2. The man didn’t seem to like women.  Or marriage.  None of the marriages in his plays are really a joining together of a couple based on mutual love and respect.  There may be that in the tragedies – but they all die at the end.  Romeo and Juliet, who are of course the greatest lovers in history, don’t ever get a chance to test how strong their relationship really is because they’re too busy dying.  In the comedies where couples do end up married, they do so after a lot of compromise.  The Shrew has to be tamed, for example.  A lot of scholars seem to believe that this is linked to Shakespeare’s own unhappy marriage.  Of course marriages in Elizabethan England weren’t meant to be the same sort of romantic institutions that they are now.  You didn’t necessarily expect to be romantically in love with your spouse; at least at first.  But what you did expect was a mutual respect on the part of both parties.  A good match, as it were.Shakespeare married his wife – who was much older than him – when she was 3 months pregnant.  It was a rushed marriage.  Basically, it seems that he got her pregnant, and then had to man up and deal with the consequences.  He spent most of his life away from her, living and working in London.  There is a lot of speculation around his bequest to her of the second-best bed.  But whichever way you slice it, it doesn’t seem like Shakespeare loved his wife romantically, or even really liked her all that much.  She was likely not as smart or well read as him.  She didn’t share his passion for theater.  They didn’t even really build a life together.  I feel bad for Shakespeare’s wife.  She had to live in his shadow, and likely never really got much from it.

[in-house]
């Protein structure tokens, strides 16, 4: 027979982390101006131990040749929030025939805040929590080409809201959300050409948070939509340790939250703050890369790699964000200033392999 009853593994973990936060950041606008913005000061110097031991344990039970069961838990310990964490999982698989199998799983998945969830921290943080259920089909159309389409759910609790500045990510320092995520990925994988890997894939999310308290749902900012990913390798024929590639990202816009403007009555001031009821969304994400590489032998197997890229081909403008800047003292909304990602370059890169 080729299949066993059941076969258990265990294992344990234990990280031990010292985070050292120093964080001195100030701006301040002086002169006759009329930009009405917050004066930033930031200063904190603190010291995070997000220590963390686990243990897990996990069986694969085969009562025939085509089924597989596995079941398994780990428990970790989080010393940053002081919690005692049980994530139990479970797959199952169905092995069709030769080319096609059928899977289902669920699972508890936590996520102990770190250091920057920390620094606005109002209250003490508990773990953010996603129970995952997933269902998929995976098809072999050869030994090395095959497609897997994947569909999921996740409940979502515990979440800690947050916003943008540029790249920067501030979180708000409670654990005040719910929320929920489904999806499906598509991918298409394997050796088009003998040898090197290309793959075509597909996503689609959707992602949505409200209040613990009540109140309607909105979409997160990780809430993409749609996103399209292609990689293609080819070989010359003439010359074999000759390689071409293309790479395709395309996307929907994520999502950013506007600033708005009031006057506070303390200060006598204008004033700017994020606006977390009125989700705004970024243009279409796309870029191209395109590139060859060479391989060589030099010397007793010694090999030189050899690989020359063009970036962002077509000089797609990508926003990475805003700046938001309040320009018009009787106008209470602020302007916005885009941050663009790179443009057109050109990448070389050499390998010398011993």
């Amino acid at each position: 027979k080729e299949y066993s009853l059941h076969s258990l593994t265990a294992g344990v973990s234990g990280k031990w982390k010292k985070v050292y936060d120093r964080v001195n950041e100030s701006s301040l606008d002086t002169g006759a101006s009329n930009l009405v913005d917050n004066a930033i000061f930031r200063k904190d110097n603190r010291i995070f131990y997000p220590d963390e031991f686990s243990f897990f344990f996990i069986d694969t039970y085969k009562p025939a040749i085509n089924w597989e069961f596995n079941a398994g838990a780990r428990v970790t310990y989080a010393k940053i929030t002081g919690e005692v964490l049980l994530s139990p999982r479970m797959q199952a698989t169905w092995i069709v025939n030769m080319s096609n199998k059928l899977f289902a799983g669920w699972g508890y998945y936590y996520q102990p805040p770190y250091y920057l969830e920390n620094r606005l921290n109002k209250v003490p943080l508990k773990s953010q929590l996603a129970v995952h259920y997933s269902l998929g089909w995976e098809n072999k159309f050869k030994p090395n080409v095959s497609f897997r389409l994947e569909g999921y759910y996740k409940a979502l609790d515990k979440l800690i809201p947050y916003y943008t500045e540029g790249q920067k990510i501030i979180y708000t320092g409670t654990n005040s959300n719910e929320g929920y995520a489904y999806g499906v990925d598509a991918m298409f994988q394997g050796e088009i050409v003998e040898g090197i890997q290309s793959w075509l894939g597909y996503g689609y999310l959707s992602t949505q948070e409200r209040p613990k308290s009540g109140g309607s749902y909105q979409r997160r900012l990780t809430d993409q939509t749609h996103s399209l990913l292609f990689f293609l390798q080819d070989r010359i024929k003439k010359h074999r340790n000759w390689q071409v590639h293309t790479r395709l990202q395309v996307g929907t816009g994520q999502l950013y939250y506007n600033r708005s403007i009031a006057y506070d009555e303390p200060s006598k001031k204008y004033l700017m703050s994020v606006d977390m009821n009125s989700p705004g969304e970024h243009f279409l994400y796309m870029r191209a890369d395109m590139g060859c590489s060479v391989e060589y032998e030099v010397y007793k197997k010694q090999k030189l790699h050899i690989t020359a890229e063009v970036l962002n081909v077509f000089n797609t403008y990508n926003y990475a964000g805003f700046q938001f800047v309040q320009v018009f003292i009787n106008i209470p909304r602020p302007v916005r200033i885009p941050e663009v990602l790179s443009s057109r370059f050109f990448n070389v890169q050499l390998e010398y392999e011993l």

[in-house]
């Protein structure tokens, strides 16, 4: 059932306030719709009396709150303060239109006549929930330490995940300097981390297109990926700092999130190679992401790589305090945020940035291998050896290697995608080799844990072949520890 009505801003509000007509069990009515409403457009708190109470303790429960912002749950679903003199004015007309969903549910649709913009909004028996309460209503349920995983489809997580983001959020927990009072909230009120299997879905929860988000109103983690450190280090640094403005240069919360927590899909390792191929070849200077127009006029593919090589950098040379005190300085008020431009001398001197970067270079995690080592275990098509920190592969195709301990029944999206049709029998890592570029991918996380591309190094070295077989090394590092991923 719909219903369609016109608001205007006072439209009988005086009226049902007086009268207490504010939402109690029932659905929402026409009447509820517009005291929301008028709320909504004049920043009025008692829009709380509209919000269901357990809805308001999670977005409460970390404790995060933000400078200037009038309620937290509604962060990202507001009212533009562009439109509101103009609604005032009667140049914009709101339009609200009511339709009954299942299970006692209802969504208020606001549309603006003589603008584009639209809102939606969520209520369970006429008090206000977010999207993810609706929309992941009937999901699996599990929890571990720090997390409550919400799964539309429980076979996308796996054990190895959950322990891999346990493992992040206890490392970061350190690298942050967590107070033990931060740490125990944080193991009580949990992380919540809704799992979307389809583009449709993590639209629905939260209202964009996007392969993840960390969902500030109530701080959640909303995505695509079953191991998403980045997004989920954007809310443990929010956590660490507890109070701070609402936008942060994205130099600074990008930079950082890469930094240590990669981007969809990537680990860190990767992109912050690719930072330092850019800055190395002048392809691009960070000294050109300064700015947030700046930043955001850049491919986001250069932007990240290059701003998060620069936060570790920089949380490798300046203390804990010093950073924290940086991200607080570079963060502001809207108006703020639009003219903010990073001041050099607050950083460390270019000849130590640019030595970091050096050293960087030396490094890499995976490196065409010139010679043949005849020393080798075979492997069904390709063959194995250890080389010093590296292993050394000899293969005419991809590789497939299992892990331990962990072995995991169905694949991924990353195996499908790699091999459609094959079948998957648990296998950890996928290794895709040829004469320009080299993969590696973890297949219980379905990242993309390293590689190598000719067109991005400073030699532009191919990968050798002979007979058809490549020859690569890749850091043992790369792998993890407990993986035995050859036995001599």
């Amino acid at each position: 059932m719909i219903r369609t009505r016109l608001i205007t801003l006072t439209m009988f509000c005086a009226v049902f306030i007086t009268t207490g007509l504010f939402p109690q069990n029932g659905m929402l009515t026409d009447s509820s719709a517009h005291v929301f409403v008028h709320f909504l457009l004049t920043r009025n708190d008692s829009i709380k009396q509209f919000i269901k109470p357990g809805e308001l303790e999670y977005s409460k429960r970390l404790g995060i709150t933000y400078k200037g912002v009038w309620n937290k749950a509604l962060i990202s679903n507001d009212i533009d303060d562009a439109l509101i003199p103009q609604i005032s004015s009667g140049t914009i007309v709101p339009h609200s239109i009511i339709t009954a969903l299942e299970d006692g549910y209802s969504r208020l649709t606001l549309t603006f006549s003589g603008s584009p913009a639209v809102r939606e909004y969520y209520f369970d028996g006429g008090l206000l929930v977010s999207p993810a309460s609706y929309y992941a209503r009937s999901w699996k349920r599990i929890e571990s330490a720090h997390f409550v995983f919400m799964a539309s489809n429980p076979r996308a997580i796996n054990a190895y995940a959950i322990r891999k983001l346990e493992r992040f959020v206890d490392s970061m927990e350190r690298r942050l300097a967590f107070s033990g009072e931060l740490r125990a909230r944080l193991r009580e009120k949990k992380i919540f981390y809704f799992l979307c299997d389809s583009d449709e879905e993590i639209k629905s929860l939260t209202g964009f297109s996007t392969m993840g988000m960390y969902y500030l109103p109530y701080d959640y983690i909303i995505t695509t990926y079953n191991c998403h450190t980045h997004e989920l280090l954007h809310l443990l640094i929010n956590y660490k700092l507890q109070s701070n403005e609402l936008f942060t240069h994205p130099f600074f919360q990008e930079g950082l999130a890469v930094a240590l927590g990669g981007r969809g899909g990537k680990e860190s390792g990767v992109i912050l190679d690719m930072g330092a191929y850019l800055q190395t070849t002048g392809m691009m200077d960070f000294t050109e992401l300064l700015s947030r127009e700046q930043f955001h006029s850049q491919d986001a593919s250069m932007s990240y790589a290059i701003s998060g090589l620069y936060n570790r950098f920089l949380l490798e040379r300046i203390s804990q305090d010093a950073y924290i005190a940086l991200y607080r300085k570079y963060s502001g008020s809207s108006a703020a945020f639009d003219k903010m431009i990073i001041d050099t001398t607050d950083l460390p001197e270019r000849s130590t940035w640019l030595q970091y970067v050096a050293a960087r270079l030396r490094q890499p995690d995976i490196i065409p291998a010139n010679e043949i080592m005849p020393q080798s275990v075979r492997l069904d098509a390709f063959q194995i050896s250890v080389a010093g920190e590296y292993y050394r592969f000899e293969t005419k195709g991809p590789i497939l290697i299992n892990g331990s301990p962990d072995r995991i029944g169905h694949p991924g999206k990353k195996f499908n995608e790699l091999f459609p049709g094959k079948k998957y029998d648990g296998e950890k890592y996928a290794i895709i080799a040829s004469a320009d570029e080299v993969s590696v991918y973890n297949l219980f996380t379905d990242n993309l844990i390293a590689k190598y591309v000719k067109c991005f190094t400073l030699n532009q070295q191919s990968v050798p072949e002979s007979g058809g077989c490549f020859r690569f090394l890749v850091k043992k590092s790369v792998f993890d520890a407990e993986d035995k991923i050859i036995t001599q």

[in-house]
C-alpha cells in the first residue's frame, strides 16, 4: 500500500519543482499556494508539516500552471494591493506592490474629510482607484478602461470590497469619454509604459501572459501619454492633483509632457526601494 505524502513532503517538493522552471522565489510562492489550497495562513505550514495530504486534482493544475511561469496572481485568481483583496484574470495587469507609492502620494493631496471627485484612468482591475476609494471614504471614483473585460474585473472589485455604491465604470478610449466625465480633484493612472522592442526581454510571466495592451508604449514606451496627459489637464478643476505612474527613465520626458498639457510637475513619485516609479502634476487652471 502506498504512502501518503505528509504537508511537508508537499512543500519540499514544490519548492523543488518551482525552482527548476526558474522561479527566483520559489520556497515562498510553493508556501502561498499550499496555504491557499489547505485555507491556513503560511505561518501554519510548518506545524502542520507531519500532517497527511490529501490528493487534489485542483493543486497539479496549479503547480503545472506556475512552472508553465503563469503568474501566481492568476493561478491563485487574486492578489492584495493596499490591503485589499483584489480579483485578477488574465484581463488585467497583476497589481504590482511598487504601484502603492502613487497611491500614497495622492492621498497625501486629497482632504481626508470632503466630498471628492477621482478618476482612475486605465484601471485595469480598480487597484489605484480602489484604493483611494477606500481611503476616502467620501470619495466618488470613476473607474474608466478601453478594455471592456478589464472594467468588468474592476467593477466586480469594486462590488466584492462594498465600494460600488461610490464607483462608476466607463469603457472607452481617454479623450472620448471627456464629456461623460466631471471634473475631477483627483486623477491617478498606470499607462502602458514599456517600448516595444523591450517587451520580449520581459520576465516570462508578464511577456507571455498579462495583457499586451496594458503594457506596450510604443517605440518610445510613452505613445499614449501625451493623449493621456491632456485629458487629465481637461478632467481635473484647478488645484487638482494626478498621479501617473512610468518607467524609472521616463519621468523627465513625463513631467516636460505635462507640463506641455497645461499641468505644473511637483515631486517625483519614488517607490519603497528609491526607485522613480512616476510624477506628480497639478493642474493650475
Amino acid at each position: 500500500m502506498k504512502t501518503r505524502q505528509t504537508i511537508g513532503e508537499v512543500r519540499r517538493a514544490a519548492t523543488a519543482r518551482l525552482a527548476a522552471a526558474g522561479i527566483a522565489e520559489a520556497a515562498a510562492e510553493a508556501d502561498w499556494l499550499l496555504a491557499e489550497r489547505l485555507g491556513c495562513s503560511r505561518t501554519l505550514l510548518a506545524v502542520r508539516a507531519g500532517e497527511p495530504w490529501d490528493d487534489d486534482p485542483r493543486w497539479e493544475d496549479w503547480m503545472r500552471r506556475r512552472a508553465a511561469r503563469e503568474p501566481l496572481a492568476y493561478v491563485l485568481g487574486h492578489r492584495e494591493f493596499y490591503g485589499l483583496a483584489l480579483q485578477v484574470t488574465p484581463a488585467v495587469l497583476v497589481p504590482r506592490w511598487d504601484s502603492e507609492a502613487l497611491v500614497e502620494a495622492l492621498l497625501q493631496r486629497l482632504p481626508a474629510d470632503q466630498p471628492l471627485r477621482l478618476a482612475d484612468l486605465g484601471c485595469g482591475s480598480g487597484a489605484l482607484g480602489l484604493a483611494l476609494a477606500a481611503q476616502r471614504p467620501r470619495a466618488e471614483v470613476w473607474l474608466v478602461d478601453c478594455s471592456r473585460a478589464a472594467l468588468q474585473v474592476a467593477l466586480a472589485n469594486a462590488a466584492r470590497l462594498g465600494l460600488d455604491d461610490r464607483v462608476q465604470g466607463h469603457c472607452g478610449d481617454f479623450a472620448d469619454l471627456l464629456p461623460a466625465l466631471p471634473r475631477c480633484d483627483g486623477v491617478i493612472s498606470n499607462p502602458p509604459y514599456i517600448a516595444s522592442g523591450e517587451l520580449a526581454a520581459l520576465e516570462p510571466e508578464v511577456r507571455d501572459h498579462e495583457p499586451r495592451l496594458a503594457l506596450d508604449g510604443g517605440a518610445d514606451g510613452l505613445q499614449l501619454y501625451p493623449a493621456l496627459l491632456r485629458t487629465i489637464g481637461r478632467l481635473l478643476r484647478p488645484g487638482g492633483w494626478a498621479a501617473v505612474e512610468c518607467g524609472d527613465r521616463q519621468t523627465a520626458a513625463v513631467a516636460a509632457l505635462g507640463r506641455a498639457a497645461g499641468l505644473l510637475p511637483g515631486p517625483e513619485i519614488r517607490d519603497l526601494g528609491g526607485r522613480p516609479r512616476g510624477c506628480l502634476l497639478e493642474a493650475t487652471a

3. The Lost Years are lost.  There is a seven year period in Shakespeare’s life where he goes missing.  At the beginning of the period he is a 21 year old man in Stratford, married with three children.  By the end of the period he is a working actor writing plays in London.  How did he make it from one to the other?   Lots of people have theories.  He may have been a teacher.  Or been in the army.  But unless any other evidence ever turns up – which gets more and more unlikely as the years go on – we will never know.In the early years after his death when the first biographers were starting to write about him, no one thought to interview his daughter, who was still alive.  This is maddeningly frustrating, as she likely would have been able to shed some light not just on those lost years, but on who he was as a person.  But no one asked her.  One biographer had made a note to himself to go visit her, but he didn’t, and she died.  It’s a great shame that we will likely never know what happened during those pivotal years during which time Shakespeare truly became Shakespeare.

Listen to the podcast here, and tell me what you think in the comments!  Are you convinced he wasn’t really himself?  That he loved women?  That we know for sure he was teaching in a Catholic household during the lost years?  I want to know!  Leave a comment below and tell me what you think.